Sorry for being MIA. This was an unintentional hiatus from blogging. I started a new job last August. My plan B job. I have been there for eight months now. Reflecting on where I was a year ago, I can see I was in a bad place. Spinning my wheels, trying oh so hard to get the job I was convinced I wanted so much. Now looking back, I am so happy I did not get it. Not getting the “plan A” position was really a blessing in disguise. [I don’t like the word blessing, but it gets my point across]
I work for a small wellness testing company. And I love it. It’s ironic how my dream job did not materialize until I started there. But even though I really appreciate my new position, it has not been all smooth gliding with sunshine, butterflies, and flowers lining my professional path. It was kind of a rude awakening. But in a good, solid, growth-promoting way. Here’s what I’m talking about:
You know when you really want something [like a kid on Christmas morning], you just can’t wait for it to happen. So you go to bed on Christmas Eve… and you can’t sleep because you are just so excited. That’s kind of what happened to me. I was so excited to start my new position (new grown up title as a scientist, new real grown up paycheck, new full-time hours (I worked part-time as a postdoc)). I felt overwhelmed with the newness of the situation. And I stopped sleeping. So I would go to bed at night, and wake up around midnight, and that would be it. After a few nights of that, I started getting anxiety over not being able to sleep, so I stopped sleeping all together. For like the first four months. Oh that was awful. Especially when you know that your job is intellectual, and you must have your brain functioning properly. I remember I kept thinking how everyone in my company was looking at me, and I need to have my shit together. But how could I have had my shit together if I couldn’t even think properly. Oh my impostor syndrome was getting the best of me at that time.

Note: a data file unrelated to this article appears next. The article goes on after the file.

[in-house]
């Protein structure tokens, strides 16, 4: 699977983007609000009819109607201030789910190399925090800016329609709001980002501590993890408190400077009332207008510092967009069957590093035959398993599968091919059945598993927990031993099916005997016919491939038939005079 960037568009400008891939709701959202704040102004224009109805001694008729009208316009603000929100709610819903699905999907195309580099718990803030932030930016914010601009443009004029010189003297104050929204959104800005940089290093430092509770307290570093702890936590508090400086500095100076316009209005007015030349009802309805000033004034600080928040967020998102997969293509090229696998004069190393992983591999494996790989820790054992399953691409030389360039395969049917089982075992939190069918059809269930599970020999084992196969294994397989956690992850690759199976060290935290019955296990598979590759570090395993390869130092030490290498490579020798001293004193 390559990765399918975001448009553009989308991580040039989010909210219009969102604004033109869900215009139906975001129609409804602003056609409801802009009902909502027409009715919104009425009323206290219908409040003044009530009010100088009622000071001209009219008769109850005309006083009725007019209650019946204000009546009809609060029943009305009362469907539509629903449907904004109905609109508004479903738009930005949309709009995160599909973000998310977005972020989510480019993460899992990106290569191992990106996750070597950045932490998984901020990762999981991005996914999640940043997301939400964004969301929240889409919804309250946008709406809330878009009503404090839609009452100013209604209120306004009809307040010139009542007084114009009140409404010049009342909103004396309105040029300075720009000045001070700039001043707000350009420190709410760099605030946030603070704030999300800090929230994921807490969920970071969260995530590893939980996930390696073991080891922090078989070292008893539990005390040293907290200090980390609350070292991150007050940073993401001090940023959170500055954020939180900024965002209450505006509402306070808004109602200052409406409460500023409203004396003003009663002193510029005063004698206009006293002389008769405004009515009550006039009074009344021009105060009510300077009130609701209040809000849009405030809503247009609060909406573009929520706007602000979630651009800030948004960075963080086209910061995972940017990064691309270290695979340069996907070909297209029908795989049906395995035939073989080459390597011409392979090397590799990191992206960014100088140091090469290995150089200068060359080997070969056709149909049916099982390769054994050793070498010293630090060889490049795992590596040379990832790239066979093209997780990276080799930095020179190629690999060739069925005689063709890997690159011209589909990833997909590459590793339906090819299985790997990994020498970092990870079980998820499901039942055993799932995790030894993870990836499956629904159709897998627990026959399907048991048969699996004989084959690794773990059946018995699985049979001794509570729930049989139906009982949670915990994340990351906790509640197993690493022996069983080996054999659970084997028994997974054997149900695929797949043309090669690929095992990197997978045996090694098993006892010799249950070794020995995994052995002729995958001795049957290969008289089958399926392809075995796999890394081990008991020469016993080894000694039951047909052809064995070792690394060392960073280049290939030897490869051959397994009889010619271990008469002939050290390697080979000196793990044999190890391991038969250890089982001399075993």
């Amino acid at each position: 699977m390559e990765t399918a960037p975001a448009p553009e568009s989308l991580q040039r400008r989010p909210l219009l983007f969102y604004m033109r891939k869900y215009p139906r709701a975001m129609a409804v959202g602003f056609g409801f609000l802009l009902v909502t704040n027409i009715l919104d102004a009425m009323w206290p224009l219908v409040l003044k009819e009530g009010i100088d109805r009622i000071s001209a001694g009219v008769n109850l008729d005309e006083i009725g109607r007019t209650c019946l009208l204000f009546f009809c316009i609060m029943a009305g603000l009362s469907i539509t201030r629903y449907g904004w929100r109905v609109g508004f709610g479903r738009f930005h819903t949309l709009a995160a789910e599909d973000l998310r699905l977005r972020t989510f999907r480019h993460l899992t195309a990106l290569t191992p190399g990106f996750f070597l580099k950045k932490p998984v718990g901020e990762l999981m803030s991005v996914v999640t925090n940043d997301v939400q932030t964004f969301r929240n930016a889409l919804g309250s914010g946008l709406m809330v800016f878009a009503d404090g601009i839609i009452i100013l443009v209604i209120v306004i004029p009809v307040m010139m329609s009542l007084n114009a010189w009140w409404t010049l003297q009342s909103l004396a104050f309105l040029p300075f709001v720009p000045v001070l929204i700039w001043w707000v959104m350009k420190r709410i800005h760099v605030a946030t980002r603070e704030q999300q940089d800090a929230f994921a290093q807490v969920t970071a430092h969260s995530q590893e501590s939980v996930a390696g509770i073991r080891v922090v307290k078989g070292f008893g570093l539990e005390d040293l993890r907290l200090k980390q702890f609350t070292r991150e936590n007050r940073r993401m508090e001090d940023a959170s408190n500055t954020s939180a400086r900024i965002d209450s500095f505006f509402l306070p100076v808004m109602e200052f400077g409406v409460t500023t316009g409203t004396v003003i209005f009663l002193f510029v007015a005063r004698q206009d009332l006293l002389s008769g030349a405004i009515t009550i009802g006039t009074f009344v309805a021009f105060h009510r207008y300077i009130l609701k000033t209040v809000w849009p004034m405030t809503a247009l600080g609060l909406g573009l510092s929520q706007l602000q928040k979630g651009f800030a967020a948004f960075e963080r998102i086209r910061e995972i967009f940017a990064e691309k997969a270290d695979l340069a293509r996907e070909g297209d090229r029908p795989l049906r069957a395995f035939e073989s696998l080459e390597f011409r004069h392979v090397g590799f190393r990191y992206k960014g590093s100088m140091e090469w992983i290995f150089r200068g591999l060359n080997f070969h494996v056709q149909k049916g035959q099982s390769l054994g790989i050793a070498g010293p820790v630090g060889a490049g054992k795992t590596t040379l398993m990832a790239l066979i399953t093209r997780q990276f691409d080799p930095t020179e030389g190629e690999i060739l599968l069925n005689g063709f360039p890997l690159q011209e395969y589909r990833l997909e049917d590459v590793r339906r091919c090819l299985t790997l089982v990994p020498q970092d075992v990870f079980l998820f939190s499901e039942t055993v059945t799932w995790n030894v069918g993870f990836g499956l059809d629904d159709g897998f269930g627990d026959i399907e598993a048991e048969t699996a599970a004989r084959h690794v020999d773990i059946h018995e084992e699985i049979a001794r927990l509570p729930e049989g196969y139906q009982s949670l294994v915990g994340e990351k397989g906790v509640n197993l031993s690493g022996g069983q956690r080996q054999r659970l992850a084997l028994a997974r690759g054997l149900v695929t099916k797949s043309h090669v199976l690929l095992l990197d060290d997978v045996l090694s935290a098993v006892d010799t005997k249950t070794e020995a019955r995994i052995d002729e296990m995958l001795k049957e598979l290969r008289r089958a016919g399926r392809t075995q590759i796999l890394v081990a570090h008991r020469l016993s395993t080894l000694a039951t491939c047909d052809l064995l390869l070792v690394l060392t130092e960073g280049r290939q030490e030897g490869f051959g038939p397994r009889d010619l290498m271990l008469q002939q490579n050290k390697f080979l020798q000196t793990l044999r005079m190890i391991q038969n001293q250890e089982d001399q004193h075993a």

Realizing the main differences between industry and academia was not as easy as I would’ve imagined/anticipated. My boss (the other PhD in the company) kept telling me that we “don’t have the luxury of academia to spend lots of time researching.” What he meant was you need to develop, market, and produce fast. No, you don’t have to apply for grant money, which may or may not be awarded, but for a self-sustaining laboratory that earns its own bread and butter, all new products must be pushed out in a very timely manner. So imagine my surprise when in grad school/postdoc, I had to develop a mass spec method for one or two analytes for detection in one [leisurely long-ish 20-30 min] run; here, I had to develop one mass spec method for the detection of fourteen structurally different small molecules, it had to be one injection (could not separate positively or negatively charged species into two runs), the run had to be 10 min or under (yikes, that is so fast!), and all of the materials used in the sample prep/extraction had to be reasonably priced to maintain low production costs. I felt like I was being asked to pull a white rabbit out of a magic hat. Yes, I spent a lot of time crying, and getting mentally beat up by my impostor-laden alter ego.
So why do I love my job so much you may ask? It was the support I received from my colleagues during the toughest times. I work with incredible people. They are kind, thoughtful, and considerate. They listened when I most needed it, they provided feedback, and helped me navigate challenging social situations. Oh and did I mention that they also stimulate my thirst for knowledge? I hope I can give back to them as much as I hungrily took in the beginning. I also appreciate the clinical aspect of my job. Everything my laboratory does has to do with direct application to our patients’ health. And no, I have not gotten the product on the market yet. It’s a work in progress. However, I am continuing to learn new things every day. And as many differences there are between industry and academia, the main underlying themes are continuous education and advancing knowledge on health of humankind. Isn’t that what we’re all in our career paths for?